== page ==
Linked by Thom Holwerda on Mon 17th Sep 2007 15:17 UTC, submitted by Rahul
Legal Microsoft suffered a stunning defeat on Monday when a European Union court backed a European Commission ruling that the US software giant illegally abused its market power to crush competitors. The European Union's second-highest court dismissed the company's appeal on all substantive points of the 2004 antitrustruling. The court said Microsoft, the world's largest software maker, was unjustified in tying new applications to its Windows operating system in a way that harmed consumer choice. The verdict, which may be appealed only on points of law and not of fact, could force Microsoft to change its business practices.
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MS should split themselves up
by MollyC on Tue 18th Sep 2007 18:28 UTC
Member since:

Regarding this particular case (I talk of the server protocol issue, since the WMP issue is a total joke, particularly since MS and Real settled their differences already), I think it's clear that this is about MS server competitors wanting to be able to mimic ActiveDirectory, without having to pay to license the ActiveDirectory tech. As such, it means that Microsoft spent millions in R&D to create ActiveDirectory, and big government wants to force Microsoft to give that tech away for free, at the point of a gun. (I hate to sound like a right-wing nut, but what they say is true, that when it comes down to it, all government law is ultimately enforced by force of arms.)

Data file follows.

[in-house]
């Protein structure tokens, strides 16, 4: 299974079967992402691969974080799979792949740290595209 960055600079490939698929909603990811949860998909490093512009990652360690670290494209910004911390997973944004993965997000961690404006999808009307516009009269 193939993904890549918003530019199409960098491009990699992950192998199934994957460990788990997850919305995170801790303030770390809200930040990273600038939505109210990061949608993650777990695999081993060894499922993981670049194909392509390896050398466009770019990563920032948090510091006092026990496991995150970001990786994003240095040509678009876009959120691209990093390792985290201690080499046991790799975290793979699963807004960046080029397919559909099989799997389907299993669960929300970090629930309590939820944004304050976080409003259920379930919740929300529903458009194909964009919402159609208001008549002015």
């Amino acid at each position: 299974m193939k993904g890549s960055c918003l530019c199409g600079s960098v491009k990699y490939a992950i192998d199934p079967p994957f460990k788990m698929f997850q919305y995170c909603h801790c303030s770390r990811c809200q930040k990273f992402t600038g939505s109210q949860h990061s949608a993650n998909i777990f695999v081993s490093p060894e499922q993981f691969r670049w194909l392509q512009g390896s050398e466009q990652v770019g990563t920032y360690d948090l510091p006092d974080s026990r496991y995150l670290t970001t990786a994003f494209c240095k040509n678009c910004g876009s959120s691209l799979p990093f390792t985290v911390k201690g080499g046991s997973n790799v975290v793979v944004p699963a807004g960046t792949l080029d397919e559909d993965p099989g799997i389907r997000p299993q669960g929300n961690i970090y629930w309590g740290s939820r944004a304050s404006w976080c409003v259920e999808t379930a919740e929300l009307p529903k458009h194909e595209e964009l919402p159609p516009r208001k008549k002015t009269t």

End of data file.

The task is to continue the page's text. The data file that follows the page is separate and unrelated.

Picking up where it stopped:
According to statements made by the EC commissioner, the goal is to bring down Microsoft's server marketshare (he talks of a bringing down their 95% share to ~50%, but Microsoft doesn't have 95% share in servers, so he doesn't even know what his own case is about, but whatever.) He has stated that he will keep punishing Microsoft and/or manipulating the market until he brings down MS's share.

Rather than continue to deal with the EU's laws, which are at odds with the US laws, eere I running Microsoft, I'd split the company into two companies: Microsoft and MS-Europe. The existing shareholders get shares in both companies, of course. To start with, MS-Europe gets all the IP that Microsoft has, and they sell the same products. But they begin to hire their own employees, eventually Microsoft and MS-Europe have completely different staffs, supporting the same product line. Then, Microsoft simply withdraws from the EU market, leaving that market to the new MS-Euro company.

Reply Score: 1

ssa2204 Member since:

Sorry, but on the principle of operating a business I think this method is wholly inappropriate and unnecessary. Personally I do not see where it is in the interest of either EU or US law to force a company to license out or open up technologies at a non-negotiated price. If Sun or Novell wants to mimic Active Directory, then it is up to them to clearly approach Microsoft and pay for it. Better still, why not come up with a competing form of technology that rivals Active Directory and bring that to the market...kind of the way things are suppose to work.